METHOD OF HANDLING OIL FIRES DEMONSTRATED BY PRACTICAL TEST
Andyco Foam Generator Using Foam Powder and Water Puts Out Fire in One and One-Half Minutes
A VERY satisfactory oil fire test was conducted at Wilming Delaware, on December 18, 1925, before the Flammable Liquids Committee of the National Fire Protection Association and representative of several oil companies.
The arrangement for extinguishing the fire with Amdyco continuous foam generators and Amdyco Foam Powder were as follows:
Chief W. J. Lutz of the Wilmington Fire Department was in charge of the demonstration and provided a pumper used to raise the water pressure from the hydrant to 150 pounds after which the water was sent through 450 feet of 2 1/2 inch hose to a twoway gate. From this gate two 50-foot sections connected the line two standard Amdyco Continuous Foam Generators operating at a water pressure of approximately 80 pounds per square inch. The foam line from each generator consisted of 100 feet of standard 2 1/2 inch rubber lined fire hose equipped with nozzle.
The nozzle men on the first line were Lieutenant Revis and Firemen E. Gibson and C. Wallace; and on the second line, Lieutenant Byrne and Firemen Greaves, Mutschler, Lux and Harkness. Assisting Firemen T. P. Plummer and W. G. Ray attended the two Amdyco Continuous Foam Generators.
It was the desire of the Amdyco Company to have men other than their organization men run these tests to demonstrate that the apparatus is simply operated and that no special training or knowledge is necessary.
A pit measuring between 40 and 50 feet in diameter was partly filled with water and on which was discharged 2,720 gallons of crude oil, gasoline and kerosene in proportions corresponding to Pennsylvania crude oil. The oils which went into the mixture included 15% gasoline, United States Navy specification: 15% kerosene, 44 gravity, 140 Hash; 15% gas oil. 36 gravity, 200 flash; 55% heavy fuel oil, 15 gravity, 275 flash.
The oil was ignited and allowed to burn for 10 minutes before the signal to commence the test was given. In one minute and ten seconds after Chief William J. Lutz gave the order to generate foam, the fire was under control, and in one minute and thirty seconds was completely extinguished.
It was remarked at the demonstration that inasmuch as this was the first time these firemen had ever handled the Amdyco Foam Powder and the Amdyco Continuous Foam Generator, it spoke well for the simplicity of the system.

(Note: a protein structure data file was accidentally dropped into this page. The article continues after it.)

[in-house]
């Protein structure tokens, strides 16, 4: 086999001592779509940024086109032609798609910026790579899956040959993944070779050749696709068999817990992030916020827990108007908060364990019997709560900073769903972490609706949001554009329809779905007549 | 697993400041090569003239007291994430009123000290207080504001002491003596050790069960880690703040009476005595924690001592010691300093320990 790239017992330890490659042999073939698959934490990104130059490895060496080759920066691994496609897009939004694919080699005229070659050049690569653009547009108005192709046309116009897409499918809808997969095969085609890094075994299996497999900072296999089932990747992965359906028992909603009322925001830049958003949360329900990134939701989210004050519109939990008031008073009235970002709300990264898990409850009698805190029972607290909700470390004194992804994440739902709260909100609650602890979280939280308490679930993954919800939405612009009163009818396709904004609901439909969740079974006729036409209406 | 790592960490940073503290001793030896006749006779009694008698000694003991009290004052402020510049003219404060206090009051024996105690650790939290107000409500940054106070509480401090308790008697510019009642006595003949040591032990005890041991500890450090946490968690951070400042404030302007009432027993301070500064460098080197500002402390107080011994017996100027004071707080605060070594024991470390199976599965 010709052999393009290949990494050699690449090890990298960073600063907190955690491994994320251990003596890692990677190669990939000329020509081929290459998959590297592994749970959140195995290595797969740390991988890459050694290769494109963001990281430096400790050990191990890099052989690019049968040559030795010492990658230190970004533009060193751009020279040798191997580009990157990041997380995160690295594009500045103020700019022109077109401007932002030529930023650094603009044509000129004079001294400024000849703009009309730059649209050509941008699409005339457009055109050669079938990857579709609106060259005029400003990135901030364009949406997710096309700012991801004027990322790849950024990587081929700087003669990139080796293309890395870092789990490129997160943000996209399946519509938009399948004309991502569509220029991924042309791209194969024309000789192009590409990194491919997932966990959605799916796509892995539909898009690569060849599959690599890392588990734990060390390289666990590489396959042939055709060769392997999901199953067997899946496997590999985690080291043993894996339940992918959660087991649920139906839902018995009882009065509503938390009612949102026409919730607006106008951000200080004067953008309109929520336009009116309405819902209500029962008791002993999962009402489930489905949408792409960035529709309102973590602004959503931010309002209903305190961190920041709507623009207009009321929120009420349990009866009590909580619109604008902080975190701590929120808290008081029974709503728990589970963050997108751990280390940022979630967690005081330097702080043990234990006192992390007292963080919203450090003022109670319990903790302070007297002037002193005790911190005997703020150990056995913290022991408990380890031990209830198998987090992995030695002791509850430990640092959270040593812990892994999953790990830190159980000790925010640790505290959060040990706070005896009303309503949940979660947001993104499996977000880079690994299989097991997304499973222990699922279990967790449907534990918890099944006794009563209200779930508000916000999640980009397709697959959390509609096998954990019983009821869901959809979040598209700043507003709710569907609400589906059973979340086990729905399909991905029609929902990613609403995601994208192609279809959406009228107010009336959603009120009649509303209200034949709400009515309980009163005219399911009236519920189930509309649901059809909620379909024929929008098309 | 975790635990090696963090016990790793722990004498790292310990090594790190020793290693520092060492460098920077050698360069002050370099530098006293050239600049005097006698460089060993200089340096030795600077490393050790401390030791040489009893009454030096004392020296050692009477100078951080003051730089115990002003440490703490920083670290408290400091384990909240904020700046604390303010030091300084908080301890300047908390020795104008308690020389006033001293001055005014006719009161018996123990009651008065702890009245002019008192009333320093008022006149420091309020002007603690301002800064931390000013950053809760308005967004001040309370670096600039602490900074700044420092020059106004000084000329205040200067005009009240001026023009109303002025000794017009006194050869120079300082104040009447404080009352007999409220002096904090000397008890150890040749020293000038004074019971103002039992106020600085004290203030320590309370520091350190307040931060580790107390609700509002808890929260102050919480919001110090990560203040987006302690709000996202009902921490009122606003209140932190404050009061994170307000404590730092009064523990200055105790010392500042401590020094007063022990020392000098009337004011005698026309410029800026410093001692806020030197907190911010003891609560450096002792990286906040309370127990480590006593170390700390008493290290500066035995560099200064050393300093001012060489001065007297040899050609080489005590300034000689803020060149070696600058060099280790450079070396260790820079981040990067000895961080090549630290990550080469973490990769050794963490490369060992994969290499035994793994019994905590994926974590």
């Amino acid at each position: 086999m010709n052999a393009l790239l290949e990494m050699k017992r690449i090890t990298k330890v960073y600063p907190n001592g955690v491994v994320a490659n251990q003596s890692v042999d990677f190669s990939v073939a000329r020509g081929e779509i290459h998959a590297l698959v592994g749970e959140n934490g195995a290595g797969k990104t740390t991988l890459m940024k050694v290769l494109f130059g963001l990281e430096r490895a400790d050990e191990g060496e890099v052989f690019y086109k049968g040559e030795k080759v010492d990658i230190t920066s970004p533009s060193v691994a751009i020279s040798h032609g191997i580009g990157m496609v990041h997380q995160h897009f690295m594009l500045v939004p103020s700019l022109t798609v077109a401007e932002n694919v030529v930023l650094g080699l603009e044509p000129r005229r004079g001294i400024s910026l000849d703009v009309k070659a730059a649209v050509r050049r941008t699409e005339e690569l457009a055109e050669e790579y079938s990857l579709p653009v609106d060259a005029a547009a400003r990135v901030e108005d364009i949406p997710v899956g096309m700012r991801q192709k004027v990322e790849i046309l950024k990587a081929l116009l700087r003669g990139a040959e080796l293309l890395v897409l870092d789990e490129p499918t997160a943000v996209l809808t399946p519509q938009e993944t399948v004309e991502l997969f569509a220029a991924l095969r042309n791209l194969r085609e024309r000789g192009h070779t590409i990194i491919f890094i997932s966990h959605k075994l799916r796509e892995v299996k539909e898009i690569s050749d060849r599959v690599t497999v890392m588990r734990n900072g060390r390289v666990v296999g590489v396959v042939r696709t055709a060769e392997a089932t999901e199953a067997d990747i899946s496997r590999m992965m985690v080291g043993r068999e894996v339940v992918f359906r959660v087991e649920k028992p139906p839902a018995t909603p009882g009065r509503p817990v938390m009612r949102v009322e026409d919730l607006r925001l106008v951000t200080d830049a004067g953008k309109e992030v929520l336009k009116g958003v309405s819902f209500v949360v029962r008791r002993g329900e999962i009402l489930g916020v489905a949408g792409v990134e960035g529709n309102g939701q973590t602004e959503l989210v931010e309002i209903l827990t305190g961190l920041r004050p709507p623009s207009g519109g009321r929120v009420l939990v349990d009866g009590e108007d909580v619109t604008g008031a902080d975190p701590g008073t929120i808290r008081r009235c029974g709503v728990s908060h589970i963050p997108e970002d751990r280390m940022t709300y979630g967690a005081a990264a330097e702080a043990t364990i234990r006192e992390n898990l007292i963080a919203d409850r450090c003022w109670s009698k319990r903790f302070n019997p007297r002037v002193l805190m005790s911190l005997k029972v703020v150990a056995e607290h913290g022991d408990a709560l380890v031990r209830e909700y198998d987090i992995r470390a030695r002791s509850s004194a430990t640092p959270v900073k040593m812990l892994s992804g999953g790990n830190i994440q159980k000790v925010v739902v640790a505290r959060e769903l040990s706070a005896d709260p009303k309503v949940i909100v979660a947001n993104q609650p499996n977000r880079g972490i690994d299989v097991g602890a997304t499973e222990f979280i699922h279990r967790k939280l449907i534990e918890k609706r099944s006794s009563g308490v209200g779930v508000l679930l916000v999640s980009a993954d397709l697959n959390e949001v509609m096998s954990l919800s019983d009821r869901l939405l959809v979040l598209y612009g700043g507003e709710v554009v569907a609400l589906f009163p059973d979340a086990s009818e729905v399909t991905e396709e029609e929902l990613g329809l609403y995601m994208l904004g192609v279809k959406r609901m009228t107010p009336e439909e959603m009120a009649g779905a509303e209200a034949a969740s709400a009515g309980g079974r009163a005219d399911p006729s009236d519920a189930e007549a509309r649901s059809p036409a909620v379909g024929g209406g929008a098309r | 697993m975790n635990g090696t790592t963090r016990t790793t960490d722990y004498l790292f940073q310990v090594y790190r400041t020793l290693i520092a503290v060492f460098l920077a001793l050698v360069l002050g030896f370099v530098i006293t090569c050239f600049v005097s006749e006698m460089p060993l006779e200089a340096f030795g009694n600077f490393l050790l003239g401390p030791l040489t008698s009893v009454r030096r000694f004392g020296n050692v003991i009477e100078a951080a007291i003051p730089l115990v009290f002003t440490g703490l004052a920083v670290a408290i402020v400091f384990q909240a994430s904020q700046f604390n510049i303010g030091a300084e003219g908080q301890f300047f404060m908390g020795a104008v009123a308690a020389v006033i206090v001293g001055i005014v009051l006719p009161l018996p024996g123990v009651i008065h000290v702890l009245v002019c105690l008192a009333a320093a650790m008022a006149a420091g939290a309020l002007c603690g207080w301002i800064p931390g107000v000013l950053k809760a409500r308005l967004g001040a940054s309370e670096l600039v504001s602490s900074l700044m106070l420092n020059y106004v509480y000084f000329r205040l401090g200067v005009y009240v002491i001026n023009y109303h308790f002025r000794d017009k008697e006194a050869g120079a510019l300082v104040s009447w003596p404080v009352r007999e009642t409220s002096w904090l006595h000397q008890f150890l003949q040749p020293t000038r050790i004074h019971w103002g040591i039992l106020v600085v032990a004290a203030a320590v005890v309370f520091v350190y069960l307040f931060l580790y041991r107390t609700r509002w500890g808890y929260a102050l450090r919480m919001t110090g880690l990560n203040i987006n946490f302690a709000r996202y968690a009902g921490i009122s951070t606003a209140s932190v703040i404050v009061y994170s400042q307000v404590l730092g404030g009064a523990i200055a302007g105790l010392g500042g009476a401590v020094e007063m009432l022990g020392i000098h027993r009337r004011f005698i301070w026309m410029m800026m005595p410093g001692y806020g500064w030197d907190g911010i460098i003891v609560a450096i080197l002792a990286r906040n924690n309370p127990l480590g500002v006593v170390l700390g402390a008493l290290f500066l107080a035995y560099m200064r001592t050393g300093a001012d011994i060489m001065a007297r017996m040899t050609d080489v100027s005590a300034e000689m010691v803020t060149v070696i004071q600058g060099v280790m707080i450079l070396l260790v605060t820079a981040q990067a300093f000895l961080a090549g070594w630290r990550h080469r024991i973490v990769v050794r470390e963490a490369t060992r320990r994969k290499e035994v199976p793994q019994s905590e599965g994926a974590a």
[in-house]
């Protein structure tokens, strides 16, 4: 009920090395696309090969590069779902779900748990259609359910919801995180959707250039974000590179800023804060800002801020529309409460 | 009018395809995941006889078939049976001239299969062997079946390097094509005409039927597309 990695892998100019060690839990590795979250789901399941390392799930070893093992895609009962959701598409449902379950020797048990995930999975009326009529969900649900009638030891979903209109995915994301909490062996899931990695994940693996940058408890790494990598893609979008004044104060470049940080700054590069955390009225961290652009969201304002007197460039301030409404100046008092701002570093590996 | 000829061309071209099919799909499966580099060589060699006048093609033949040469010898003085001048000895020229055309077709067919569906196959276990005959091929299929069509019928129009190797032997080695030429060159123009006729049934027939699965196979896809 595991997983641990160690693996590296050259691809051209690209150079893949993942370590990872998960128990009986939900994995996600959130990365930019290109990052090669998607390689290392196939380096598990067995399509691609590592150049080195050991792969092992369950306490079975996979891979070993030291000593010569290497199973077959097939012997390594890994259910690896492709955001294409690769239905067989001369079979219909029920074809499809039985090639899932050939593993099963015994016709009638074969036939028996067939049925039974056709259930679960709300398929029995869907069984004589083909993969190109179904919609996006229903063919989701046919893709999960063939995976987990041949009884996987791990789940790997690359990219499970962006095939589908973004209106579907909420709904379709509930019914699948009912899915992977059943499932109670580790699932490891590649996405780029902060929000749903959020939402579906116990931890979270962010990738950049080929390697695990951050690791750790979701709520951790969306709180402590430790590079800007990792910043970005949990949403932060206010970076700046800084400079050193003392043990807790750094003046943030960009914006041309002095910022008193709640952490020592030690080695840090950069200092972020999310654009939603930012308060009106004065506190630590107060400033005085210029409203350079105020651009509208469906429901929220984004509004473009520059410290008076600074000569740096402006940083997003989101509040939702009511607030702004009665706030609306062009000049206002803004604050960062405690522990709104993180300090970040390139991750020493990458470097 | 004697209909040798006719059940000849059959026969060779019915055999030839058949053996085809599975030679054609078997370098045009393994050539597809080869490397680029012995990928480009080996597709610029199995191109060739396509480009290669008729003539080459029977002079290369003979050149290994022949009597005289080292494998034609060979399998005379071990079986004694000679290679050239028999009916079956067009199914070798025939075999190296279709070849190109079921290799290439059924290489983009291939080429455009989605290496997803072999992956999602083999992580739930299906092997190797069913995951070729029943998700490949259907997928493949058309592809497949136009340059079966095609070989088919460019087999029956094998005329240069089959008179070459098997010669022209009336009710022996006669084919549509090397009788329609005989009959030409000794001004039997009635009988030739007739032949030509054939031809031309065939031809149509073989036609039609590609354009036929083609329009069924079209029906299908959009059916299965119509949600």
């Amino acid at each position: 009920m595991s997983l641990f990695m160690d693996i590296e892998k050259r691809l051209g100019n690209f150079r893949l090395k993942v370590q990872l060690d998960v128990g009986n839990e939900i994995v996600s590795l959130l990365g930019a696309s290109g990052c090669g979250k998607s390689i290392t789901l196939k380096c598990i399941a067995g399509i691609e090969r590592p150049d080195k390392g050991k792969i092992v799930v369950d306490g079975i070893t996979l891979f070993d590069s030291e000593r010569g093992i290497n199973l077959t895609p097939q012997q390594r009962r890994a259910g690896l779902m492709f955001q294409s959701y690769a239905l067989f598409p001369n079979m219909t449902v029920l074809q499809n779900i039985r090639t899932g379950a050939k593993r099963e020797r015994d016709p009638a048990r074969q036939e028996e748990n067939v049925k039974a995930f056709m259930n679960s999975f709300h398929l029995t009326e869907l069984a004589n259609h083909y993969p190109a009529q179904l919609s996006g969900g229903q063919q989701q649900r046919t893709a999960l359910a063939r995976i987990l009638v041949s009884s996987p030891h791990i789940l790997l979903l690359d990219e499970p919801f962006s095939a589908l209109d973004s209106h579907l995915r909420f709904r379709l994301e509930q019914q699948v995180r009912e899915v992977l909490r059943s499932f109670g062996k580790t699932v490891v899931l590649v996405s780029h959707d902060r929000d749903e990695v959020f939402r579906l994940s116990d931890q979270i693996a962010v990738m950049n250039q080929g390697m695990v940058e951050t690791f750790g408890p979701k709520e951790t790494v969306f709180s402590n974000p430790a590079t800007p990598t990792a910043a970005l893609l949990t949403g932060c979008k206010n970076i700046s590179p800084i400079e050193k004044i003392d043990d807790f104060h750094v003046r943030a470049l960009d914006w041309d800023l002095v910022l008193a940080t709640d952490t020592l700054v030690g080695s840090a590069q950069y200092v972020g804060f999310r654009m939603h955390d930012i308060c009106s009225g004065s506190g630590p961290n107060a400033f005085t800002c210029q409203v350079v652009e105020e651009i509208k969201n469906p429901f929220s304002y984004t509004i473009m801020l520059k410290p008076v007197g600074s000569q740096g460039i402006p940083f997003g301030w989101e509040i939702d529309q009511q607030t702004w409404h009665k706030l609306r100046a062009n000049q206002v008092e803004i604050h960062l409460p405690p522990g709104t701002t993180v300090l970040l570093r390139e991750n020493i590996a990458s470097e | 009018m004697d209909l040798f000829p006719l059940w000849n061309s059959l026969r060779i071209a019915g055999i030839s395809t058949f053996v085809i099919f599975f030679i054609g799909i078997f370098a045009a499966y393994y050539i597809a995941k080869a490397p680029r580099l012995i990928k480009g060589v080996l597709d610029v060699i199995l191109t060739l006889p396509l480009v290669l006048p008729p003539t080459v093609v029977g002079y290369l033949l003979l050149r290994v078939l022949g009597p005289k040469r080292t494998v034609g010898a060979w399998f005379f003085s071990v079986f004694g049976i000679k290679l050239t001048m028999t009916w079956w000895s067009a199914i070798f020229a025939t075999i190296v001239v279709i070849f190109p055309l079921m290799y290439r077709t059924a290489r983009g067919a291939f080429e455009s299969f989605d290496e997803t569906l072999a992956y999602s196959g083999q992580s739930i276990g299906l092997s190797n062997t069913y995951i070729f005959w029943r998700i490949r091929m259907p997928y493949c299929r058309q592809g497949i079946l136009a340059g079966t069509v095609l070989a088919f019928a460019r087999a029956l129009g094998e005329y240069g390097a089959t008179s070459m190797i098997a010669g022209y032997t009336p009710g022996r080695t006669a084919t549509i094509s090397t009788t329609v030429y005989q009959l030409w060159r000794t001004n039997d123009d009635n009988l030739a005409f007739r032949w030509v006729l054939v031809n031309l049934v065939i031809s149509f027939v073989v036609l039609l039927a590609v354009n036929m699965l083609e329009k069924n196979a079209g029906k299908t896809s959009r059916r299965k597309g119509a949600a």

After extinguishing the tire a Super-Generator was operated discharging foam through four sections of 6-inch pipe. This pipe may be seen in one of the photographs herewith and was installed for demonstrating the practicability of connecting the Amdyco Continuous Foam Generator to permanent piping for conveying foam to tanks.
A brief description of the Amdyco Continuous Foam Generator may be of interest. While at this test the Amdyco Continuous Foam Generator was operated at a water pressure of 80 pounds per square inch, it will operate through a range of 35 pounds to over 150 pounds. Amdyco Foam Powder fed into the hopper of the generator is drawn into the water jet resulting in a chemical action producing a foam of any desired consistency in the foam lines by adjustment. One pound of Amdyco Foam Powder when mixed in the proper way with one gallon of water will produce foam in excess of the product of a gallon of combined solutions as used in the two solution foam system.
Amdyco Foam Powder is supplied in hermetically sealed tins of convenient size with covers specially devised for immediate easy removal. This keeps the powder absolutely dry. The powder is not affected by frost.
It was the consensus of opinion that the test was one of the most severe ever staged in the history of oil fire prevention to determine the effectiveness of the extinguishing apparatus.
Among those in attendance at the test were:
H. L. Miner, Manager Fire Protection Division, E. I. Dupont de Nemours & Co., Chairman; H. E. Newell, National Board of Fire Underwriters, Secretary; R. P. Anderson, American Petroleum Institute; Edw. L. Bailey, National Aeroil Burner Co.; S. L. Burgher, New England Insurance Exchange; R. M. Cadman, Schedule Rating Office of New Jersey; W. J. Chattin, New York Reciprocal Underwriters; F. A. Epps, Tidewater Oil Co. T. J. Gilsenan, Texas Co.; C. B. Langdon, Insurance Association; I. Osgood, Boston Board of Fire Underwriters; W. O. Platt, National Petroleum News; A. M. Schoen, South Eastern Underwriters Ass’n; H. Schoemaker, Standard Oil Co. of N. J.; E. J. Smith, Underwriters Laboratories; W. B. White, New York Board of Fire Underwriters.